Montgomery has been abuzz for weeks with talk of resignations and powerful state Rep. Jay Love, chairman of the House education budget, became the latest Alabama Republican politician to announce his resignation on Wednesday.
His departure also creates a variety of scenarios about who will follow Love as budget chairman and how that leaves a potential matchup between Love’s successor and Rep. Joe Hubbard in 2014.
Love, R-Montgomery, will be the second high-profile member of Speaker Mike Hubbard’s leadership team to leave in the first term of the Republican majority and there are rumblings about more. Or at least about other lawmakers not running for another term.
After waiting more than 100 years to get into the majority, some Republicans do not seem too anxious to stay in the House for long.
Love joins former House Rules Chairman Blaine Galliher, who left a year ago to join the cabinet of Gov. Robert Bentley, in leaving House leadership. And another committee chairman might not be far behind, which does not look good for the speaker.
Love joins Secretary of State Beth Chapman and U.S. Rep. Jo Bonner, who are leaving their posts for more lucrative gigs either in the private sector or in governmental affairs – using their connections they have developed in public office to benefit them in post-office private life. And, for some, they are even going to work for those often-criticized special interests they complained about for years.
They are all stepping down within days of one another with Chapman on July 31, Love on Aug. 1 and Bonner on Aug. 15.
There have been a lot of people asking questions about whether there is any coincidence that three prominent Alabama Republicans are resigning in such a short time. Obviously, it does not look good for this many officials to step down in this short span, especially since two will lead to special elections just a year before the 2014 election at taxpayer expense. But I do not see any connection. I do not think Bonner, Chapman and Love are in some common inner circle or lunch group. But I could be wrong. If not, where’s the connection?
But the continued loss of leadership does create some voids at the State House, where there is not a lot of senior leadership in Republican ranks because there are so many young members after the sweeping Republican wins in 2010. That obviously does not mean there are not members qualified to step into Love’s role. And whether they are qualified or not, I am sure there is no shortage of lawmakers who have reached out to the speaker recently to express their interest in being budget chairman, a very powerful but very stressful role.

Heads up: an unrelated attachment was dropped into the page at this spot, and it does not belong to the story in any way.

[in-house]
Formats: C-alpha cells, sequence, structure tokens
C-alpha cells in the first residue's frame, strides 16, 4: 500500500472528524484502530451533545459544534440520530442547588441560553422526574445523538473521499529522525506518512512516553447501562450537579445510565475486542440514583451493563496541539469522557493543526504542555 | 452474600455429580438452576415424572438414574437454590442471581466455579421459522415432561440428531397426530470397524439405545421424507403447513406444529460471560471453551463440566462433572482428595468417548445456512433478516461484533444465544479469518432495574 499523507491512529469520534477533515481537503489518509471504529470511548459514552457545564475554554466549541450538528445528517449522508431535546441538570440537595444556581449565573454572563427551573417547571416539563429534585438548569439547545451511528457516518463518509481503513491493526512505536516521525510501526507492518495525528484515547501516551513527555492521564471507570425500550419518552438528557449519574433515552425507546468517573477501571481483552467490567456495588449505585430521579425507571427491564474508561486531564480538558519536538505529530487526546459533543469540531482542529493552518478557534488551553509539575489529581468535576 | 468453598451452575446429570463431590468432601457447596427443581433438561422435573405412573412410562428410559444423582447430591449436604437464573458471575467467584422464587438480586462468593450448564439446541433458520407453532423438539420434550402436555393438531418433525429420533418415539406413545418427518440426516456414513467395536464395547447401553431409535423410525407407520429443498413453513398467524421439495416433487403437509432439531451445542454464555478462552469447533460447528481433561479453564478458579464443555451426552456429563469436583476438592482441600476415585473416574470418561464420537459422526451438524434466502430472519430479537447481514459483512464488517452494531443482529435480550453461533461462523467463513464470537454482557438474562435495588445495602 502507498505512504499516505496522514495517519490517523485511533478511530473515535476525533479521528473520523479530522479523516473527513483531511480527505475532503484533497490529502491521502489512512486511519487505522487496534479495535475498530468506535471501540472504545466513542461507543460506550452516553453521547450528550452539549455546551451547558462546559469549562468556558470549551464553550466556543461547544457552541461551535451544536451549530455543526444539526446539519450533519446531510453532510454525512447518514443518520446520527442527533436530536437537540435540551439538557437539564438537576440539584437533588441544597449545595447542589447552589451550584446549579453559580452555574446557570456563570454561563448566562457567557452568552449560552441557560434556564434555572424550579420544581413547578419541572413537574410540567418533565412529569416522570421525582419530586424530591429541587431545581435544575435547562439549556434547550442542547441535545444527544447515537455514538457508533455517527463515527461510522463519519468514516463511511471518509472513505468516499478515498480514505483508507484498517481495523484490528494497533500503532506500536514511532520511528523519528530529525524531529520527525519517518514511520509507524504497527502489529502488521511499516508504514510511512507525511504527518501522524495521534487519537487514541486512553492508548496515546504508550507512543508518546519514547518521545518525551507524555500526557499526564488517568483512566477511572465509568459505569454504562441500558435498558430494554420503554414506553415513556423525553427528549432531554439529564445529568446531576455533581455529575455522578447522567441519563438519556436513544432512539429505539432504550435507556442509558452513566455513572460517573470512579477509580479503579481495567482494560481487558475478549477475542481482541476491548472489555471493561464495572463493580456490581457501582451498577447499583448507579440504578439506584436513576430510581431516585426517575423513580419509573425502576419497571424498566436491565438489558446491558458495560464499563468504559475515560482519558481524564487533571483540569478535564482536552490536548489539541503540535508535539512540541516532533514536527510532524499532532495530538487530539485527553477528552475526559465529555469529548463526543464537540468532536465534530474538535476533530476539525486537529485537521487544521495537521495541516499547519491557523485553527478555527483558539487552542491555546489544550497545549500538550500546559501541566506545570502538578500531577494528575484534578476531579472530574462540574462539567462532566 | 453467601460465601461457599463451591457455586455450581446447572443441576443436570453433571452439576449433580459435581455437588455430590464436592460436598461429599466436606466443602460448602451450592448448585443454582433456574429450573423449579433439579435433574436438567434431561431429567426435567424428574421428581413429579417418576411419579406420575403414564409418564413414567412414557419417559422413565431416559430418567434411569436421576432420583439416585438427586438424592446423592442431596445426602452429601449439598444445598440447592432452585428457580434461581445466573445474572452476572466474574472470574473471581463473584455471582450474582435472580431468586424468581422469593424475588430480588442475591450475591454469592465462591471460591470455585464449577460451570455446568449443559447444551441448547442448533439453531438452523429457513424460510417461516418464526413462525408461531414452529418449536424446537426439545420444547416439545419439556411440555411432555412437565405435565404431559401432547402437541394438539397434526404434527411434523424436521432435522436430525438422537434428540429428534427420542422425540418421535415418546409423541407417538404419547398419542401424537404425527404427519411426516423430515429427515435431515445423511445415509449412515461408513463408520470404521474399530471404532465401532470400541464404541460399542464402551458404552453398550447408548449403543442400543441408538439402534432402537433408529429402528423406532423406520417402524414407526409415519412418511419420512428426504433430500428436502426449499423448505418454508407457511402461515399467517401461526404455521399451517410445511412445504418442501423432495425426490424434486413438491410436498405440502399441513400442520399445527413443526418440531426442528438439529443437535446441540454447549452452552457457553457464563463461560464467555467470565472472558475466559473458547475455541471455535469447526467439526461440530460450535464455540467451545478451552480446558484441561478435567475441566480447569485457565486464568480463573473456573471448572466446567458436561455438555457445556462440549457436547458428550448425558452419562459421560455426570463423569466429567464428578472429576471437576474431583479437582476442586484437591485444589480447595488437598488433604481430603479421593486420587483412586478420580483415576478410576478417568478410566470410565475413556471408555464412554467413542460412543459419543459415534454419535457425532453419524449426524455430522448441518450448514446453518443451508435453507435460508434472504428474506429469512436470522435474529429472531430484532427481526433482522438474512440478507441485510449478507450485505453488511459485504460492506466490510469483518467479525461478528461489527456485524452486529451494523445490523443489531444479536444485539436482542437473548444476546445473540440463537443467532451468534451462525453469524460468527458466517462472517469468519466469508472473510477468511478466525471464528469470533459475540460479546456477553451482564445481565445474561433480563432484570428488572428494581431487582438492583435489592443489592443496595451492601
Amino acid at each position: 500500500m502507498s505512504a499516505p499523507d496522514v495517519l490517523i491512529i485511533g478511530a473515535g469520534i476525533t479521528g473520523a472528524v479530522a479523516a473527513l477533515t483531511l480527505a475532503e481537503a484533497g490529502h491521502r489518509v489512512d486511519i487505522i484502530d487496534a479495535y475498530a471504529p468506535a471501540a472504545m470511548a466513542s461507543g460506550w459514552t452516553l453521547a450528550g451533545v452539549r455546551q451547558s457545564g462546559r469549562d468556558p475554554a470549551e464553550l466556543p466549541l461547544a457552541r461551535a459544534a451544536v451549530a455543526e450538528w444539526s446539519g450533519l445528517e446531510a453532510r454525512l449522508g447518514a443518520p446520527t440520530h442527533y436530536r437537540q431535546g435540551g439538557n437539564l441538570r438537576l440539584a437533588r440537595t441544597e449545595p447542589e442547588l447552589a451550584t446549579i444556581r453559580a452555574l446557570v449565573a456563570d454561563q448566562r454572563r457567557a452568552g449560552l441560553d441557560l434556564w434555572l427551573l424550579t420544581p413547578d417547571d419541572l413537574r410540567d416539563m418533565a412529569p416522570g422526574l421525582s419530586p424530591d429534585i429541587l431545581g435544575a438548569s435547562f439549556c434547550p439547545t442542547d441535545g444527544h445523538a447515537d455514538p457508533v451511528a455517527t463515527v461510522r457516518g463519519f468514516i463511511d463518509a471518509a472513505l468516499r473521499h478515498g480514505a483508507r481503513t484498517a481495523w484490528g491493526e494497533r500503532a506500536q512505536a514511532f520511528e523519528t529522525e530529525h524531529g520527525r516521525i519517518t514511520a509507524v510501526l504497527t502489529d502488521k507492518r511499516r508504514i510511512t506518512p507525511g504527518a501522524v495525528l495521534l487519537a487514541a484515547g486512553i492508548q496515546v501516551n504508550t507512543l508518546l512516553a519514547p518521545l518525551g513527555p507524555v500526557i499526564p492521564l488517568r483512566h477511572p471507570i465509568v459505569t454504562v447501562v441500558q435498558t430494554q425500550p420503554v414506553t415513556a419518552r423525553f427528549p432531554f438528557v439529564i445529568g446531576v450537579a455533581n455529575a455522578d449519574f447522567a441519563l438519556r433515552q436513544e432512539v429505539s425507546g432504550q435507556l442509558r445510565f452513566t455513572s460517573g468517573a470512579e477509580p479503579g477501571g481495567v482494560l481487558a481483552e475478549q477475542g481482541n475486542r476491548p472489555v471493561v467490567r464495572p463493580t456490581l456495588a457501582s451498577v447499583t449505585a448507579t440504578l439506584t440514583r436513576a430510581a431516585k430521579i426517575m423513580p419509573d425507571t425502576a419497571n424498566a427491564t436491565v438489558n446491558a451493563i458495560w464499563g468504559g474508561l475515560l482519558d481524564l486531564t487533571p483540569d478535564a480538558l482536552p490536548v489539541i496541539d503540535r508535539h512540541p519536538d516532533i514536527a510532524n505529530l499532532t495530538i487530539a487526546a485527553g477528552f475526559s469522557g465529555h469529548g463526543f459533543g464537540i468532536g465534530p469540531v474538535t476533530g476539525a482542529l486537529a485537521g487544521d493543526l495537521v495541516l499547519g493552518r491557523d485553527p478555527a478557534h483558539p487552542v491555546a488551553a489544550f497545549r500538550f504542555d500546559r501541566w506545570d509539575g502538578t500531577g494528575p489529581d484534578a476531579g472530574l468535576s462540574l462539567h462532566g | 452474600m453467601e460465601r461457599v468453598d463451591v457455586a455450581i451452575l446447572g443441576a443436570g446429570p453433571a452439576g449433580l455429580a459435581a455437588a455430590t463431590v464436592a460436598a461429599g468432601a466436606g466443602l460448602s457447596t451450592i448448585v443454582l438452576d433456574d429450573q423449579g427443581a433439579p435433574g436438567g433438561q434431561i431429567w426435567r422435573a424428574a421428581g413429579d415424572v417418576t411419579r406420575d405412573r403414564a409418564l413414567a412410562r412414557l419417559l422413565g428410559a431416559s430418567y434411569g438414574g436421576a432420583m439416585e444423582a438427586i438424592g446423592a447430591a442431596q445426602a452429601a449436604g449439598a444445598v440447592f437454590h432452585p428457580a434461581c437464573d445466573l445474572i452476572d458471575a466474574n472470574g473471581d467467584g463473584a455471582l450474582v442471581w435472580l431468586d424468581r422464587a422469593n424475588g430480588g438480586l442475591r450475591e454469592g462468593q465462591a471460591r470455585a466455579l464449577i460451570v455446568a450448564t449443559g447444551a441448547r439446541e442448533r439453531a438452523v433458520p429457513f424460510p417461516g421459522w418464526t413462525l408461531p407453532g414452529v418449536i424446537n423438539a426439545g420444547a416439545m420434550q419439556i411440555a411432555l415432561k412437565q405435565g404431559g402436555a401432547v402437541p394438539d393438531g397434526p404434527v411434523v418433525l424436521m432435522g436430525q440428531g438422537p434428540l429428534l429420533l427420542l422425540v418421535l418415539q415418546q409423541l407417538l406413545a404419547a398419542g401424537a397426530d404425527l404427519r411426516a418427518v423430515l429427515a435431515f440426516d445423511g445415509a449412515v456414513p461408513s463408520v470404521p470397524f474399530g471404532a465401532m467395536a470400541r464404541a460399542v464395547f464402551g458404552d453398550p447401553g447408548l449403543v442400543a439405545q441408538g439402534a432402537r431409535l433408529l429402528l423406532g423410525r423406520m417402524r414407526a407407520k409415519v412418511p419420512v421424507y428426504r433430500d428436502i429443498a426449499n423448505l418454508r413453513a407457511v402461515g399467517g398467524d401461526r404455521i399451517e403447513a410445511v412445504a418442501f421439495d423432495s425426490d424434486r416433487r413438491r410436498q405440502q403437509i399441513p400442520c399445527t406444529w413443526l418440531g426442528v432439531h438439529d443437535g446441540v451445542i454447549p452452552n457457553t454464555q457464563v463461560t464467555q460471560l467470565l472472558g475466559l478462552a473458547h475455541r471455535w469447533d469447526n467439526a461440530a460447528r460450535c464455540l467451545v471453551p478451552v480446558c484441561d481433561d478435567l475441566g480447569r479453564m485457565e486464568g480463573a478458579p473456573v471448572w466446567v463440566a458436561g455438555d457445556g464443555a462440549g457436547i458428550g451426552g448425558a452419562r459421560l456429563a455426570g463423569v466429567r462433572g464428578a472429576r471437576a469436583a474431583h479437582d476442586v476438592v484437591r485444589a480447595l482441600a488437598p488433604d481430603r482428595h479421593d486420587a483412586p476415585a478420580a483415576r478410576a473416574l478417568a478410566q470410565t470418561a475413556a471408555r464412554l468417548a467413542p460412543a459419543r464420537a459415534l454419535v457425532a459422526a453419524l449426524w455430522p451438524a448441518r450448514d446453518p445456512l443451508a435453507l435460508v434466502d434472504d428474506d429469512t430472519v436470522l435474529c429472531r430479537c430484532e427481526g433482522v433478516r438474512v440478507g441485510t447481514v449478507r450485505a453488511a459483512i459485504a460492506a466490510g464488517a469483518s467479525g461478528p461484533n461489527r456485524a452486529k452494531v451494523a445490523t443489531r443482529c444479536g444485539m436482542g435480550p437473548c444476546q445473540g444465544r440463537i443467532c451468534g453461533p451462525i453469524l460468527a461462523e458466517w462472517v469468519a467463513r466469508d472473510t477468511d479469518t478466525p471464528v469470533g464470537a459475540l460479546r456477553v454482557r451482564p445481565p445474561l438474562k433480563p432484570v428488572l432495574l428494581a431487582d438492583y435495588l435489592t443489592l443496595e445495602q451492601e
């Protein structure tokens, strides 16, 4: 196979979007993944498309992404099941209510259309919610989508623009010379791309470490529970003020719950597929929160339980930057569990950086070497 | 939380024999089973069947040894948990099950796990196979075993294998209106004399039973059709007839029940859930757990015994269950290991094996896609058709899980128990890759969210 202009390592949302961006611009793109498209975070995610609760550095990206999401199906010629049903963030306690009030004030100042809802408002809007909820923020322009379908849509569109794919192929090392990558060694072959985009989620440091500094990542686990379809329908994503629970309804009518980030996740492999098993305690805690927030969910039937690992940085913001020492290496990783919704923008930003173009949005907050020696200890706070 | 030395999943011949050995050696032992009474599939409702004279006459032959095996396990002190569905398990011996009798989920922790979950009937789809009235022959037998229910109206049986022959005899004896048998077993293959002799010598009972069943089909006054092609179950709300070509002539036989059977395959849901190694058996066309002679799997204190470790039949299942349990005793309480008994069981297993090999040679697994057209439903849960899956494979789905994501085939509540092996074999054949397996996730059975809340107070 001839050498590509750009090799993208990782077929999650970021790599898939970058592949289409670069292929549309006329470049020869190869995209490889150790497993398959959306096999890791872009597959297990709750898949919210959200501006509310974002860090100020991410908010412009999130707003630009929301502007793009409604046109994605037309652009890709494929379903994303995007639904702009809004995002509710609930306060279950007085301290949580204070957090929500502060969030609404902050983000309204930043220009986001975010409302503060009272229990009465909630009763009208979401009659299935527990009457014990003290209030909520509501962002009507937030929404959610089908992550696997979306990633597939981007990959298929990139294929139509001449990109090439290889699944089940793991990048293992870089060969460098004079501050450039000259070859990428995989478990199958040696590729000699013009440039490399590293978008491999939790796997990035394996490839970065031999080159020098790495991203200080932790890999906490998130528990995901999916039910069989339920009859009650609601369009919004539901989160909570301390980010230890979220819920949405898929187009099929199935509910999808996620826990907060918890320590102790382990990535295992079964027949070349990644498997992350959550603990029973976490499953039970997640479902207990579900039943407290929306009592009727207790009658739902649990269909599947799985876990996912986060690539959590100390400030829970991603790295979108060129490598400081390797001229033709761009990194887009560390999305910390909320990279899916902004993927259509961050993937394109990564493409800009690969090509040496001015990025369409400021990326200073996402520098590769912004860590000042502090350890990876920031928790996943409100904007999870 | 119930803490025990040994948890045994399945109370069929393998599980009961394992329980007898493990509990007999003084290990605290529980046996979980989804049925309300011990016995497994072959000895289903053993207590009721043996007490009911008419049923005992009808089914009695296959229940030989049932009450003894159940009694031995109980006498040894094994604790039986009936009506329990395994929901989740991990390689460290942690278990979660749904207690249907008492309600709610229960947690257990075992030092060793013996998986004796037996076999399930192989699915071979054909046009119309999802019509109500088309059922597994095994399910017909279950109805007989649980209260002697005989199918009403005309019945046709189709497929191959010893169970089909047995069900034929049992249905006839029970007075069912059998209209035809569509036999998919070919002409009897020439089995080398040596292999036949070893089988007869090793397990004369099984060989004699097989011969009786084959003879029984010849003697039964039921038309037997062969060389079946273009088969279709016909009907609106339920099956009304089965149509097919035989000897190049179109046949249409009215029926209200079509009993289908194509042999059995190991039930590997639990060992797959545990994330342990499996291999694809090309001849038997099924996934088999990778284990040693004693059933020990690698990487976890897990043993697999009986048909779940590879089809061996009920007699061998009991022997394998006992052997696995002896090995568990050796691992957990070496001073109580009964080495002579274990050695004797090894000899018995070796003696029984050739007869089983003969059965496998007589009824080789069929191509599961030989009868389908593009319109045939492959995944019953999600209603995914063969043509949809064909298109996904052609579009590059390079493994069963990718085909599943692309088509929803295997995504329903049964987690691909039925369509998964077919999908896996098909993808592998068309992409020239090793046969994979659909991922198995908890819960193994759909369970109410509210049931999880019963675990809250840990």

The timing of the Bonner, Chapman and Love departures is interesting. Why not finish their terms? Bonner and Chapman indicated these were once-in-a-lifetime opportunities they might not find again. Chapman’s “once-in-a-lifetime opportunity” – we have since found out – is working on contract in governmental affairs for the Alabama Farmers Federation. Really? This is not criticism of the federation, a powerful entity in Montgomery with deep pockets, but a dream job for a woman who was elected statewide three times with ambitions for higher office? Chapman also said people had approached her about lobbying, but that she had not discussed lobbying with anyone. Interesting. She was also clear that money was a big part of her decision – do not be shocked if it played a very significant role in the decisions of all three – and would help her to put her sons and her grandchild through college as the sole provider for her family after the death of her husband. Chapman also, unlike Bonner and Love, could not run for another term as secretary of state because of state laws that limit two consecutive terms in that office.